Syndicate: Less Payola Risk if Columnists Have Journalism Background

By: Dave Astor The Washington Post Writers Group has a message for newspaper editors in this year of pundit payola: Maybe the syndicated columnists you buy should have journalistic backgrounds.

In a note on, WPWG executives Alan Shearer and James Hill said their syndicate's columnists "are all journalists, and seven of them have won the Pulitzer Prize. Their journalistic integrity is your best protection of your journalistic integrity."

Journalists "understand better where the boundaries are," added Shearer, when reached Thursday by E&P. "Editors should be very, very skeptical of columnists who didn't grow up in a journalistic culture. Take these columnists if you want, but read their stuff very carefully."

Four syndicated conservative columnists were found, in a series of 2005 revelations, to have accepted money to promote programs and initiatives without disclosing the funding. Doug Bandow, Armstrong Williams, Maggie Gallagher, and Michael McManus had little or no background as newspaper staffers before launching their columns -- although McManus was a magazine journalist earlier in his career.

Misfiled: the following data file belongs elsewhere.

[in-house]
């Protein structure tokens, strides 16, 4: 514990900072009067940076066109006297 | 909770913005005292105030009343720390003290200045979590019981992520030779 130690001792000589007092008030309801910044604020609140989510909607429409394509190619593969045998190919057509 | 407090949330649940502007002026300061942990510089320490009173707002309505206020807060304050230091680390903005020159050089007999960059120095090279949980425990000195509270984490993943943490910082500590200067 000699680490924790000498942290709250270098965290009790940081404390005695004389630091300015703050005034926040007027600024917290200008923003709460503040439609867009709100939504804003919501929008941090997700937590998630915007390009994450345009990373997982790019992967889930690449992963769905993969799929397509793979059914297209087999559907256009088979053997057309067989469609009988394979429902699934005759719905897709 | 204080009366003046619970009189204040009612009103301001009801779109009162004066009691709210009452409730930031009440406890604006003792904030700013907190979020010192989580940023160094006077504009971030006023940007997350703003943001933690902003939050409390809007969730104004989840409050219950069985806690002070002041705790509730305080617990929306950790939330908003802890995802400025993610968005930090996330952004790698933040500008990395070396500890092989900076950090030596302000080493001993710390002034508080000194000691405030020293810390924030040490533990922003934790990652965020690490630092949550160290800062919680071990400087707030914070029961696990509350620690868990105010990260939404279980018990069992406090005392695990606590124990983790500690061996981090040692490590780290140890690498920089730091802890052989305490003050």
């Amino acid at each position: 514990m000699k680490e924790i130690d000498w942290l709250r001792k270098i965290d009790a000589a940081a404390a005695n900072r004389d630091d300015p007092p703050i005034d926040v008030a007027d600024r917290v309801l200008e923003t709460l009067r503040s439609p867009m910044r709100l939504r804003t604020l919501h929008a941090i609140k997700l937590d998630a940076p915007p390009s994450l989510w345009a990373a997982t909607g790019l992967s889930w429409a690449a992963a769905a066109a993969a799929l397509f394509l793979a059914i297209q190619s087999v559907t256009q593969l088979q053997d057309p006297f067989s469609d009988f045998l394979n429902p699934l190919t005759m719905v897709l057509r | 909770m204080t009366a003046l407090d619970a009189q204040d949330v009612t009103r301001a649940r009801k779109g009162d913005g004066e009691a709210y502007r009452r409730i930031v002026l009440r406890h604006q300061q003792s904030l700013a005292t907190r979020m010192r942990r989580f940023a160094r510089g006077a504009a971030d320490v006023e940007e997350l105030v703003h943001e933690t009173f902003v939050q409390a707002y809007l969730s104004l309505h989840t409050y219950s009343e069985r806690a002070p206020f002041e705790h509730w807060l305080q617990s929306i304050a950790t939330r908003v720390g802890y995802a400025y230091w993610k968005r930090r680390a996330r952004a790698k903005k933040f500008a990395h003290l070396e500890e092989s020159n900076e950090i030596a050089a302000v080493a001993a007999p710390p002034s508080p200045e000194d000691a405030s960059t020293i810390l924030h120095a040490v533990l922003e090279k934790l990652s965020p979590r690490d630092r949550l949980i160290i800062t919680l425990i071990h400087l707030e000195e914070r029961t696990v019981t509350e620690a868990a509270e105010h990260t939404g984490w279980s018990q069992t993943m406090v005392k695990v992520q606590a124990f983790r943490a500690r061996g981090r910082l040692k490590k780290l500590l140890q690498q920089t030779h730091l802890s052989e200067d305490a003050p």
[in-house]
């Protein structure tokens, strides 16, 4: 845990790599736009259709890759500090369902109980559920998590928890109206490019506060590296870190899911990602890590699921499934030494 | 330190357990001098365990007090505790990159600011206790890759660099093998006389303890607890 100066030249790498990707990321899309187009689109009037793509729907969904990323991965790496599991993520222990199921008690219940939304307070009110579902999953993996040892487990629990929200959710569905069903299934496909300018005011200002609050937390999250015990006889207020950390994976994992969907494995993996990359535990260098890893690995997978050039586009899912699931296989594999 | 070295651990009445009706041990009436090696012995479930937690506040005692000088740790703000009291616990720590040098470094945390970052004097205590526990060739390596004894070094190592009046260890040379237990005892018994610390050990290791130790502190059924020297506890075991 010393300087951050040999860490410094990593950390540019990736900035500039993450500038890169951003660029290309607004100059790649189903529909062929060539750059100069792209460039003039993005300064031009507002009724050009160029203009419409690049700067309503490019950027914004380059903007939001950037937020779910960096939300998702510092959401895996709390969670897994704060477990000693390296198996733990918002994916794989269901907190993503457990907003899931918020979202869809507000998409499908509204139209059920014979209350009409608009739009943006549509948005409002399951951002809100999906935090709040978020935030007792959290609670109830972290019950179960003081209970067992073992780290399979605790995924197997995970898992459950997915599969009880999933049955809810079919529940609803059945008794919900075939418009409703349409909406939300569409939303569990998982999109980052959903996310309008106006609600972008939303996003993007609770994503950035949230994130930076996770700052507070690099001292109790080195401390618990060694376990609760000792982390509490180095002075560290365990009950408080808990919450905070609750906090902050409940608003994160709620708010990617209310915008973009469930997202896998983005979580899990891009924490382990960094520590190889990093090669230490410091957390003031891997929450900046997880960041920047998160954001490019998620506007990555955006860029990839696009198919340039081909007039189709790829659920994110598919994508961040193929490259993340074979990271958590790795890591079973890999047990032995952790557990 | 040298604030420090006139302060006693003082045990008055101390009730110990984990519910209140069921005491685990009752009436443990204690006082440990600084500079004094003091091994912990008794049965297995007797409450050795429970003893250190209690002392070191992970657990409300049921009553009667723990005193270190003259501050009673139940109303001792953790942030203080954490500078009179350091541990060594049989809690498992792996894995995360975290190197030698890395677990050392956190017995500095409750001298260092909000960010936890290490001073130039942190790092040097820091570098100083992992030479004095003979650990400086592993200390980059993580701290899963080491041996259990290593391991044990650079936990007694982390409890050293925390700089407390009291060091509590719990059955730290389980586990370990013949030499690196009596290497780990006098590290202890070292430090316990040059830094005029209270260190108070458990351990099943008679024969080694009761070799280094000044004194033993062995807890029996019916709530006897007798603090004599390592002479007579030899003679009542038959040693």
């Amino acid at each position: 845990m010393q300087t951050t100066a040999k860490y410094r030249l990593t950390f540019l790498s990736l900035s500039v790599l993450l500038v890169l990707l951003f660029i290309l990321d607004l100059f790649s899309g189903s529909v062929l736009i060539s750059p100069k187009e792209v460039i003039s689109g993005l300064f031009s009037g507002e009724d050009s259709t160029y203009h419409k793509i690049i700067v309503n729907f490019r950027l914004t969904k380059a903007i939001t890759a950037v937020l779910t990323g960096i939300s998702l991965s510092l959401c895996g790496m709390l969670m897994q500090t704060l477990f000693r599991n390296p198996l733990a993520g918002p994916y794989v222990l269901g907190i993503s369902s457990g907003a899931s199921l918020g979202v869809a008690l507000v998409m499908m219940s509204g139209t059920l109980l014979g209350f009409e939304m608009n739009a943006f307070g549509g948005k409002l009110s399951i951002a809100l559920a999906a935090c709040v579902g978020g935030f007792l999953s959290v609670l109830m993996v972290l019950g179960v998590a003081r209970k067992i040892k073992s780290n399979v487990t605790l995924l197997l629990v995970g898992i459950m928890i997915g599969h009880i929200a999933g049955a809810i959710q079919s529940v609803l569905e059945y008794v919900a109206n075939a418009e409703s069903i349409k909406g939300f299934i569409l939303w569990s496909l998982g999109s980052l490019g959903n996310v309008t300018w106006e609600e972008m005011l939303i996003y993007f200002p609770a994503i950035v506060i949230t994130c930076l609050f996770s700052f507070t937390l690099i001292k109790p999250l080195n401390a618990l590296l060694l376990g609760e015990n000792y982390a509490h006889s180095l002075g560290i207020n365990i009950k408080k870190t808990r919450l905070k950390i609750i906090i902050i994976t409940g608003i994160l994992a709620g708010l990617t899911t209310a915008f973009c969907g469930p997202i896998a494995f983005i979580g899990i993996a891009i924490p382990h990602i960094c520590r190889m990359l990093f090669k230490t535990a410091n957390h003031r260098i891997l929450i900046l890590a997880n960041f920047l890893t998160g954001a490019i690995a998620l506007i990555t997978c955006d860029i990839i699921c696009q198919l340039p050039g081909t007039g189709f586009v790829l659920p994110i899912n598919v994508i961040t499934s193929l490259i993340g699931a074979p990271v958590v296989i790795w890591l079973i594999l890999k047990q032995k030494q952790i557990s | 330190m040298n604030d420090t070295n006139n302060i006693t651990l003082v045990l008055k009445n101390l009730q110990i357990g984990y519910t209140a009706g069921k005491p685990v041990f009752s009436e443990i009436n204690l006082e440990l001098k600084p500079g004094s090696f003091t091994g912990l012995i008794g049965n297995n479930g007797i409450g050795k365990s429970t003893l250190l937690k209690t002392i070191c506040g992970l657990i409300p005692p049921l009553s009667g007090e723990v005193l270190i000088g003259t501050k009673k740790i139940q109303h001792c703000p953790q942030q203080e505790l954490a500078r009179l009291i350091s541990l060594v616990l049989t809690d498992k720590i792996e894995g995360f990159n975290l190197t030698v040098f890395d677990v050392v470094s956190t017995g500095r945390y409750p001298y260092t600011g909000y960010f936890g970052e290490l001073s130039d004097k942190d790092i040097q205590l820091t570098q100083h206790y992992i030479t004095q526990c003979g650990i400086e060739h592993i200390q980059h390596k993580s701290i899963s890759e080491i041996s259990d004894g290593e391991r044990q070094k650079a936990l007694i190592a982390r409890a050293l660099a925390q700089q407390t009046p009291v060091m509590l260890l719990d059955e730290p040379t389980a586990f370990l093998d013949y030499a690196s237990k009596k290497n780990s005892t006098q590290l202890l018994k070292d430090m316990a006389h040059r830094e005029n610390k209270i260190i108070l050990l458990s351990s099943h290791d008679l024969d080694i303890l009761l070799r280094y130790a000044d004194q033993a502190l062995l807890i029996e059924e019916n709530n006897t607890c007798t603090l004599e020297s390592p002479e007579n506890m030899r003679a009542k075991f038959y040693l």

The Web-site statement by Shearer (WPWG's editorial director/general manager) and Hill (the syndicate's managing editor) was titled "Protecting the Integrity of Your Editorial Pages." It began: "Once again our journalistic world has been rocked by the disclosure that writers accepted money from undisclosed interests in exchange for publishing columns. This time, columnists Doug Bandow and Peter Ferrara were paid by a Washington lobbyist to produce articles favorable to that lobbyist's clients. These disclosures follow reports in early 2005 that syndicated columnist Armstrong Williams had accepted government funds to promote the administration's No Child Left Behind Act."

The statement continued: "Do cases such as these represent a crisis in journalism? We think not. But they should spur editors to ask if they are doing everything possible to protect the integrity of their editorial and opinion pages. And that, quite frankly, is a tougher question to answer. Newspapers have codes of ethics that cover their writers. But do the writers you publish to fill your Op-Ed pages also follow similar codes? Can you be assured that a syndicated columnist is not pursuing an agenda, essentially at the expense of your newspaper's credibility?"

Then Shearer and Hill noted that WPWG's opinion columnists have journalistic backgrounds. And they concluded with these words for newspaper editors: "More than anything, we want to protect our brand -- and yours."


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